About this Research Topic
Clearly, many variables (e.g. exercise mode, frequency, duration and intensity) may affect the results. Moreover, women and men exhibit many gender-specific anthropometric and physiologic characteristics, which may influence these adaptive mechanisms and therefore, performance. However, this aspect in particular has often been overlooked. For example, it is known that in long-term endurance exercise, women perform similarly or slightly better than men while in quick bursts with great power no, suggesting a distinct gender dimorphism in metabolism. What molecular mechanisms are activated in man and woman in response to physical exercise? And in recovery, do they act similarly? What about the gender dimorphism in terms of proteomics, lipidomics and metabolomics? What benefits arise from physical activity as an expression and activation of molecular mechanisms? Unfortunately, till now, women are still under-represented compared to men in sport and exercise research, therefore, a comparison to highlight the gender specific adaptation to physical exercise is difficult to do. Generally, data on sex hormonal status are lacking. Instead, hormonal signalling together with muscle fiber type composition and oxidative stress are very important features that characterize gender response in sports. Thus, more studies are needed to fully understand the gender specific physiology and metabolism response during exercise.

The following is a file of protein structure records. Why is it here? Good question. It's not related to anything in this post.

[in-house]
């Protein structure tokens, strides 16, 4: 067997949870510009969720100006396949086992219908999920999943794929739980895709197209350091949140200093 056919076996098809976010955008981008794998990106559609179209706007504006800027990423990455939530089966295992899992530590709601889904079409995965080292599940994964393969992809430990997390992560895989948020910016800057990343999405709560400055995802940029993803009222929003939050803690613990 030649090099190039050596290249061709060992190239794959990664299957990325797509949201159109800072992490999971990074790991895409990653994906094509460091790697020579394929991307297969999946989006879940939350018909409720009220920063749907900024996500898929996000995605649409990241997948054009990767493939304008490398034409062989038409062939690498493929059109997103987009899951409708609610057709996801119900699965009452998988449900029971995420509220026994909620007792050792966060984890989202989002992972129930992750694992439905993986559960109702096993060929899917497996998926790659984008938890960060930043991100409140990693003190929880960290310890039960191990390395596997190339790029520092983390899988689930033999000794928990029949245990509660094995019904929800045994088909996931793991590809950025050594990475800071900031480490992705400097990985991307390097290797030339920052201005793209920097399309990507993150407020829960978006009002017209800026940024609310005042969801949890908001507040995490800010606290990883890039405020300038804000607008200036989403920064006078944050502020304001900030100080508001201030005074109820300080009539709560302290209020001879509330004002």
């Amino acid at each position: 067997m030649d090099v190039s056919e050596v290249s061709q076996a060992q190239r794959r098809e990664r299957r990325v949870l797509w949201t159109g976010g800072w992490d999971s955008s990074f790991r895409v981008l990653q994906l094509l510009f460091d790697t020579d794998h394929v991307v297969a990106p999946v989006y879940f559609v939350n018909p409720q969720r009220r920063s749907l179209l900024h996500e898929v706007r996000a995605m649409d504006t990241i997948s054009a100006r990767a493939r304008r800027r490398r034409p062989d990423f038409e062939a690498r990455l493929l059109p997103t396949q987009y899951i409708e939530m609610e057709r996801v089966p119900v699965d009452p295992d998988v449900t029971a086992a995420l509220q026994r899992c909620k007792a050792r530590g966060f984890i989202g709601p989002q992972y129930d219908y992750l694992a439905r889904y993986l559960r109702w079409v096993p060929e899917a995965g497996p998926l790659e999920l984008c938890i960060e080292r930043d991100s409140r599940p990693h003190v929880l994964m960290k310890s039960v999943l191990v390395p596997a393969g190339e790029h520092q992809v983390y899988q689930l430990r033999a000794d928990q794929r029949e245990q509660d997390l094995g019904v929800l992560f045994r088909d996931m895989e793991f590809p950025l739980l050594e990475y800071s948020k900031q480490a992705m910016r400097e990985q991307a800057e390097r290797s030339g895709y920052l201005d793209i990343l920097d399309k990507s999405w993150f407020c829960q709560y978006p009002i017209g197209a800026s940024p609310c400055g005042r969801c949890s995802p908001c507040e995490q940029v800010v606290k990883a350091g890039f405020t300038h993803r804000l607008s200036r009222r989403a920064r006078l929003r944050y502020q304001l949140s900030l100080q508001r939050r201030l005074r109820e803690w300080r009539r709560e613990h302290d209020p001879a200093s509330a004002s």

In this context, this Research Topic seeks research articles and reviews on a broad range of topics in the area of “woman and man in physical activity” including:
· Gender muscle fiber type composition
· Gender related differences in cellular and molecular biomarkers (with particular relevance to those belonging to redox/inflammatory pathways) as a response to exercise (according to type, intensity, frequency and duration)
· Cardiometabolic response to different exercise mode, frequency, duration and intensity according to gender
· Gender differences in hormonal signals associated to exercise
Keywords: Physical exercise, training, gender, oxidative stress, inflammation, omics sciences
Important Note: All contributions to this Research Topic must be within the scope of the section and journal to which they are submitted, as defined in their mission statements. Frontiers reserves the right to guide an out-of-scope manuscript to a more suitable section or journal at any stage of peer review.